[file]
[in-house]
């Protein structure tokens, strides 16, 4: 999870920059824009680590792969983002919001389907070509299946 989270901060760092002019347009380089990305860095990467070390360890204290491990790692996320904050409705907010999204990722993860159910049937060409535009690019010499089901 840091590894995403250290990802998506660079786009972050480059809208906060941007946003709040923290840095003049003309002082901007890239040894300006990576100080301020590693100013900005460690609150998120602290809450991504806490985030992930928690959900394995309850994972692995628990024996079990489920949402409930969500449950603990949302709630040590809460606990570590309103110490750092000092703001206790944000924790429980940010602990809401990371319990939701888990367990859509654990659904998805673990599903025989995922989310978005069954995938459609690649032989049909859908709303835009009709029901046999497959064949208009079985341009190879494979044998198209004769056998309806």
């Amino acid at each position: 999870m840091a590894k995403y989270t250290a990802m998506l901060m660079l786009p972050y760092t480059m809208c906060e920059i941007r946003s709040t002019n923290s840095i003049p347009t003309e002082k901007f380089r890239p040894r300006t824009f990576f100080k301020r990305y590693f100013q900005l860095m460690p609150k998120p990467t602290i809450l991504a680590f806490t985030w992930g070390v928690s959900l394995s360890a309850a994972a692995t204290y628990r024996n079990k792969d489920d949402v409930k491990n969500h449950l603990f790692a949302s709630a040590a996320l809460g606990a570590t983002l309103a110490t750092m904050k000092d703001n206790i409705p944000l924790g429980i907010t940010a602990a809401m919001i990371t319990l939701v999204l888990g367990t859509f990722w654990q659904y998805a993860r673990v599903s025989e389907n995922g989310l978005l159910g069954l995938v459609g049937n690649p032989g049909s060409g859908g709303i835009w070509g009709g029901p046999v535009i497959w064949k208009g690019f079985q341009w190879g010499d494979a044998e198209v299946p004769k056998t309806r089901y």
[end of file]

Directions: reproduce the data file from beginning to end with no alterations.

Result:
[in-house]
């Protein structure tokens, strides 16, 4: 999870920059824009680590792969983002919001389907070509299946 989270901060760092002019347009380089990305860095990467070390360890204290491990790692996320904050409705907010999204990722993860159910049937060409535009690019010499089901 840091590894995403250290990802998506660079786009972050480059809208906060941007946003709040923290840095003049003309002082901007890239040894300006990576100080301020590693100013900005460690609150998120602290809450991504806490985030992930928690959900394995309850994972692995628990024996079990489920949402409930969500449950603990949302709630040590809460606990570590309103110490750092000092703001206790944000924790429980940010602990809401990371319990939701888990367990859509654990659904998805673990599903025989995922989310978005069954995938459609690649032989049909859908709303835009009709029901046999497959064949208009079985341009190879494979044998198209004769056998309806």
């Amino acid at each position: 999870m840091a590894k995403y989270t250290a990802m998506l901060m660079l786009p972050y760092t480059m809208c906060e920059i941007r946003s709040t002019n923290s840095i003049p347009t003309e002082k901007f380089r890239p040894r300006t824009f990576f100080k301020r990305y590693f100013q900005l860095m460690p609150k998120p990467t602290i809450l991504a680590f806490t985030w992930g070390v928690s959900l394995s360890a309850a994972a692995t204290y628990r024996n079990k792969d489920d949402v409930k491990n969500h449950l603990f790692a949302s709630a040590a996320l809460g606990a570590t983002l309103a110490t750092m904050k000092d703001n206790i409705p944000l924790g429980i907010t940010a602990a809401m919001i990371t319990l939701v999204l888990g367990t859509f990722w654990q659904y998805a993860r673990v599903s025989e389907n995922g989310l978005l159910g069954l995938v459609g049937n690649p032989g049909s060409g859908g709303i835009w070509g009709g029901p046999v535009i497959w064949k208009g690019f079985q341009w190879g010499d494979a044998e198209v299946p004769k056998t309806r089901y």